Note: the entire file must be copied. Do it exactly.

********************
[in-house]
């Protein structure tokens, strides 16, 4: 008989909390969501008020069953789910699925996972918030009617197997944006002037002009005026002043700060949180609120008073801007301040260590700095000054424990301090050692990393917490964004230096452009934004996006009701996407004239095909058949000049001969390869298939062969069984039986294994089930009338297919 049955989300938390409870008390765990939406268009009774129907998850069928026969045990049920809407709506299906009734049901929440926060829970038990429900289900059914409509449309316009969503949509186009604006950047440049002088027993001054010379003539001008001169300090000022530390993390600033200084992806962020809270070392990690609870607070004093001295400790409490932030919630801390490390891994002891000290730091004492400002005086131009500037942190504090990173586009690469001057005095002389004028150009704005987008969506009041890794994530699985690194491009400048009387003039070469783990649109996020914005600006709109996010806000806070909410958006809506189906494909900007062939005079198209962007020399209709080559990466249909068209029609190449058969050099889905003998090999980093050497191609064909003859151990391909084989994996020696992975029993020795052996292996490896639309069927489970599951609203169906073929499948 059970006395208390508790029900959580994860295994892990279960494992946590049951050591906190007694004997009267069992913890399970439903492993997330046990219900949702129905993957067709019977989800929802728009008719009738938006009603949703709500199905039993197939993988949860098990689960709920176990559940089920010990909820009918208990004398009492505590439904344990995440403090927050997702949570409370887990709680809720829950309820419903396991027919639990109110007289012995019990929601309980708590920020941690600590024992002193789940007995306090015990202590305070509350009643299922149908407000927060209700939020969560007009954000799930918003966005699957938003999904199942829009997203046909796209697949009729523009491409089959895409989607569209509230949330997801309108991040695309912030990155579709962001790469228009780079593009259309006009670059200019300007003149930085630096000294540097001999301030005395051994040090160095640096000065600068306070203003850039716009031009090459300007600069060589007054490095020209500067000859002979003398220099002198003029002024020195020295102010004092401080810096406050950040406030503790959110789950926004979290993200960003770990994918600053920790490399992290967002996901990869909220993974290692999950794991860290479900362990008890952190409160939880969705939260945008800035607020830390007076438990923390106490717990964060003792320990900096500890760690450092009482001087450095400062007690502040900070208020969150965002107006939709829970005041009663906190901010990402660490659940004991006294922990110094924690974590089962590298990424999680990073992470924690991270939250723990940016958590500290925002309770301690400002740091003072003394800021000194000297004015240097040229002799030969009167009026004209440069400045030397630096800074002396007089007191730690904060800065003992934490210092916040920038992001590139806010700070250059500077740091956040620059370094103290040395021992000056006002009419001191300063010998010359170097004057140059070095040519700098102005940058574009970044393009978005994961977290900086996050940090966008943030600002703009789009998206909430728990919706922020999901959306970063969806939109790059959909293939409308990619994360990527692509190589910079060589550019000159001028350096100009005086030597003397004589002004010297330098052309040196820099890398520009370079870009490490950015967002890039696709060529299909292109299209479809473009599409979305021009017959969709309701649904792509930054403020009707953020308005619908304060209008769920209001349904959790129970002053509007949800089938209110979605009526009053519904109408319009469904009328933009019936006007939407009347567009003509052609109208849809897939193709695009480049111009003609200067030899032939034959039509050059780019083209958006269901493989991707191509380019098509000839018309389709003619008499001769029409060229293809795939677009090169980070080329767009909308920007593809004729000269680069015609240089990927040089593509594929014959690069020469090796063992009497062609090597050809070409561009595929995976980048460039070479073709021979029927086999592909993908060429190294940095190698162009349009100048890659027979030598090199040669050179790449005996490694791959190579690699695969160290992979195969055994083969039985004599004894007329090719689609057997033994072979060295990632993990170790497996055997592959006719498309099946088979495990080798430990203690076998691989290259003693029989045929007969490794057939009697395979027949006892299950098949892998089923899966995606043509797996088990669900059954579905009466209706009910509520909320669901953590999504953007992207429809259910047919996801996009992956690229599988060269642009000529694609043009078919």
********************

[in-house]
């Protein structure tokens, strides 16, 4: 008989909390969501008020069953789910699925996972918030009617197997944006002037002009005026002043700060949180609120008073801007301040260590700095000054424990301090050692990393917490964004230096452009934004996006009701996407004239095909058949000049001969390869298939062969069984039986294994089930009338297919 049955989300938390409870008390765990939406268009009774129907998850069928026969045990049920809407709506299906009734049901929440926060829970038990429900289900059914409509449309316009969503949509186009604006950047440049002088027993001054010379003539001008001169300090000022530390993390600033200084992806962020809270070392990690609870607070004093001295400790409490932030919630801390490390891994002891000290730091004492400002005086131009500037942190504090990173586009690469001057005095002389004028150009704005987008969506009041890794994530699985690194491009400048009387003039070469783990649109996020914005600006709109996010806000806070909410958006809506189906494909900007062939005079198209962007020399209709080559990466249909068209029609190449058969050099889905003998090999980093050497191609064909003859151990391909084989994996020696992975029993020795052996292996490896639309069927489970599951609203169906073929499948 059970006395208390508790029900959580994860295994892990279960494992946590049951050591906190007694004997009267069992913890399970439903492993997330046990219900949702129905993957067709019977989800929802728009008719009738938006009603949703709500199905039993197939993988949860098990689960709920176990559940089920010990909820009918208990004398009492505590439904344990995440403090927050997702949570409370887990709680809720829950309820419903396991027919639990109110007289012995019990929601309980708590920020941690600590024992002193789940007995306090015990202590305070509350009643299922149908407000927060209700939020969560007009954000799930918003966005699957938003999904199942829009997203046909796209697949009729523009491409089959895409989607569209509230949330997801309108991040695309912030990155579709962001790469228009780079593009259309006009670059200019300007003149930085630096000294540097001999301030005395051994040090160095640096000065600068306070203003850039716009031009090459300007600069060589007054490095020209500067000859002979003398220099002198003029002024020195020295102010004092401080810096406050950040406030503790959110789950926004979290993200960003770990994918600053920790490399992290967002996901990869909220993974290692999950794991860290479900362990008890952190409160939880969705939260945008800035607020830390007076438990923390106490717990964060003792320990900096500890760690450092009482001087450095400062007690502040900070208020969150965002107006939709829970005041009663906190901010990402660490659940004991006294922990110094924690974590089962590298990424999680990073992470924690991270939250723990940016958590500290925002309770301690400002740091003072003394800021000194000297004015240097040229002799030969009167009026004209440069400045030397630096800074002396007089007191730690904060800065003992934490210092916040920038992001590139806010700070250059500077740091956040620059370094103290040395021992000056006002009419001191300063010998010359170097004057140059070095040519700098102005940058574009970044393009978005994961977290900086996050940090966008943030600002703009789009998206909430728990919706922020999901959306970063969806939109790059959909293939409308990619994360990527692509190589910079060589550019000159001028350096100009005086030597003397004589002004010297330098052309040196820099890398520009370079870009490490950015967002890039696709060529299909292109299209479809473009599409979305021009017959969709309701649904792509930054403020009707953020308005619908304060209008769920209001349904959790129970002053509007949800089938209110979605009526009053519904109408319009469904009328933009019936006007939407009347567009003509052609109208849809897939193709695009480049111009003609200067030899032939034959039509050059780019083209958006269901493989991707191509380019098509000839018309389709003619008499001769029409060229293809795939677009090169980070080329767009909308920007593809004729000269680069015609240089990927040089593509594929014959690069020469090796063992009497062609090597050809070409561009595929995976980048460039070479073709021979029927086999592909993908060429190294940095190698162009349009100048890659027979030598090199040669050179790449005996490694791959190579690699695969160290992979195969055994083969039985004599004894007329090719689609057997033994072979060295990632993990170790497996055997592959006719498309099946088979495990080798430990203690076998691989290259003693029989045929007969490794057939009697395979027949006892299950098949892998089923899966995606043509797996088990669900059954579905009466209706009910509520909320669901953590999504953007992207429809259910047919996801996009992956690229599988060269642009000529694609043009078919």